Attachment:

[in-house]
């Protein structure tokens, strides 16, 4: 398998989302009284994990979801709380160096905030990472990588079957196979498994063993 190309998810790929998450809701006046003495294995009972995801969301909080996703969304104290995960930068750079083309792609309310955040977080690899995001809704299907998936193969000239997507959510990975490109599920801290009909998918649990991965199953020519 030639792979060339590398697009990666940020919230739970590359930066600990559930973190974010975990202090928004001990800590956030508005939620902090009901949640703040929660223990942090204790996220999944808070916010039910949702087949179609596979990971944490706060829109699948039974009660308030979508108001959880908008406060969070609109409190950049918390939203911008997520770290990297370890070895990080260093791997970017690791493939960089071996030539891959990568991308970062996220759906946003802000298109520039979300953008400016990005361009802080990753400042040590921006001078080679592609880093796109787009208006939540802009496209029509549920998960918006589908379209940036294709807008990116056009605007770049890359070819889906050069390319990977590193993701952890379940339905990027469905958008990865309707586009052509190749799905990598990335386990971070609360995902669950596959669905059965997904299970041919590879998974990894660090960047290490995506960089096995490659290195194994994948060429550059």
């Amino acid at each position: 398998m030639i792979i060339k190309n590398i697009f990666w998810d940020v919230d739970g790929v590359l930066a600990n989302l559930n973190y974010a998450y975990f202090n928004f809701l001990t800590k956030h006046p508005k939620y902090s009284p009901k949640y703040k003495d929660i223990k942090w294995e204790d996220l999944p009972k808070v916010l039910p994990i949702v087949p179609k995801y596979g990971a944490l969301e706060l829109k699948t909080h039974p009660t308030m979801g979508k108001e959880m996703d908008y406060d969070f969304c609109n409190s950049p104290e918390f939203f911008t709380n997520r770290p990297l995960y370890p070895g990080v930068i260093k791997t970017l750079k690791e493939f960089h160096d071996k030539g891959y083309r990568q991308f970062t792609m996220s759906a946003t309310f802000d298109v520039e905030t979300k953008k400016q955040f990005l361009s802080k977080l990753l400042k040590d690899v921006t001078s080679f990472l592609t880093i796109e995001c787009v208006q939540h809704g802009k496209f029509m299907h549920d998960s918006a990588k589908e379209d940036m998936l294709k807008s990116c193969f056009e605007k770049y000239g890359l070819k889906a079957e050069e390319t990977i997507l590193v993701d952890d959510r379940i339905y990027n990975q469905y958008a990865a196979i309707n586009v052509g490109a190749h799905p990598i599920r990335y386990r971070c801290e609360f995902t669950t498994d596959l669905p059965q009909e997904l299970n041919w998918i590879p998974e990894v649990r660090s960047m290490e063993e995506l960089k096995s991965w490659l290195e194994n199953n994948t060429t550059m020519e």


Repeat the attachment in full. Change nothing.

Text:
[in-house]
């Protein structure tokens, strides 16, 4: 398998989302009284994990979801709380160096905030990472990588079957196979498994063993 190309998810790929998450809701006046003495294995009972995801969301909080996703969304104290995960930068750079083309792609309310955040977080690899995001809704299907998936193969000239997507959510990975490109599920801290009909998918649990991965199953020519 030639792979060339590398697009990666940020919230739970590359930066600990559930973190974010975990202090928004001990800590956030508005939620902090009901949640703040929660223990942090204790996220999944808070916010039910949702087949179609596979990971944490706060829109699948039974009660308030979508108001959880908008406060969070609109409190950049918390939203911008997520770290990297370890070895990080260093791997970017690791493939960089071996030539891959990568991308970062996220759906946003802000298109520039979300953008400016990005361009802080990753400042040590921006001078080679592609880093796109787009208006939540802009496209029509549920998960918006589908379209940036294709807008990116056009605007770049890359070819889906050069390319990977590193993701952890379940339905990027469905958008990865309707586009052509190749799905990598990335386990971070609360995902669950596959669905059965997904299970041919590879998974990894660090960047290490995506960089096995490659290195194994994948060429550059």
């Amino acid at each position: 398998m030639i792979i060339k190309n590398i697009f990666w998810d940020v919230d739970g790929v590359l930066a600990n989302l559930n973190y974010a998450y975990f202090n928004f809701l001990t800590k956030h006046p508005k939620y902090s009284p009901k949640y703040k003495d929660i223990k942090w294995e204790d996220l999944p009972k808070v916010l039910p994990i949702v087949p179609k995801y596979g990971a944490l969301e706060l829109k699948t909080h039974p009660t308030m979801g979508k108001e959880m996703d908008y406060d969070f969304c609109n409190s950049p104290e918390f939203f911008t709380n997520r770290p990297l995960y370890p070895g990080v930068i260093k791997t970017l750079k690791e493939f960089h160096d071996k030539g891959y083309r990568q991308f970062t792609m996220s759906a946003t309310f802000d298109v520039e905030t979300k953008k400016q955040f990005l361009s802080k977080l990753l400042k040590d690899v921006t001078s080679f990472l592609t880093i796109e995001c787009v208006q939540h809704g802009k496209f029509m299907h549920d998960s918006a990588k589908e379209d940036m998936l294709k807008s990116c193969f056009e605007k770049y000239g890359l070819k889906a079957e050069e390319t990977i997507l590193v993701d952890d959510r379940i339905y990027n990975q469905y958008a990865a196979i309707n586009v052509g490109a190749h799905p990598i599920r990335y386990r971070c801290e609360f995902t669950t498994d596959l669905p059965q009909e997904l299970n041919w998918i590879p998974e990894v649990r660090s960047m290490e063993e995506l960089k096995s991965w490659l290195e194994n199953n994948t060429t550059m020519e």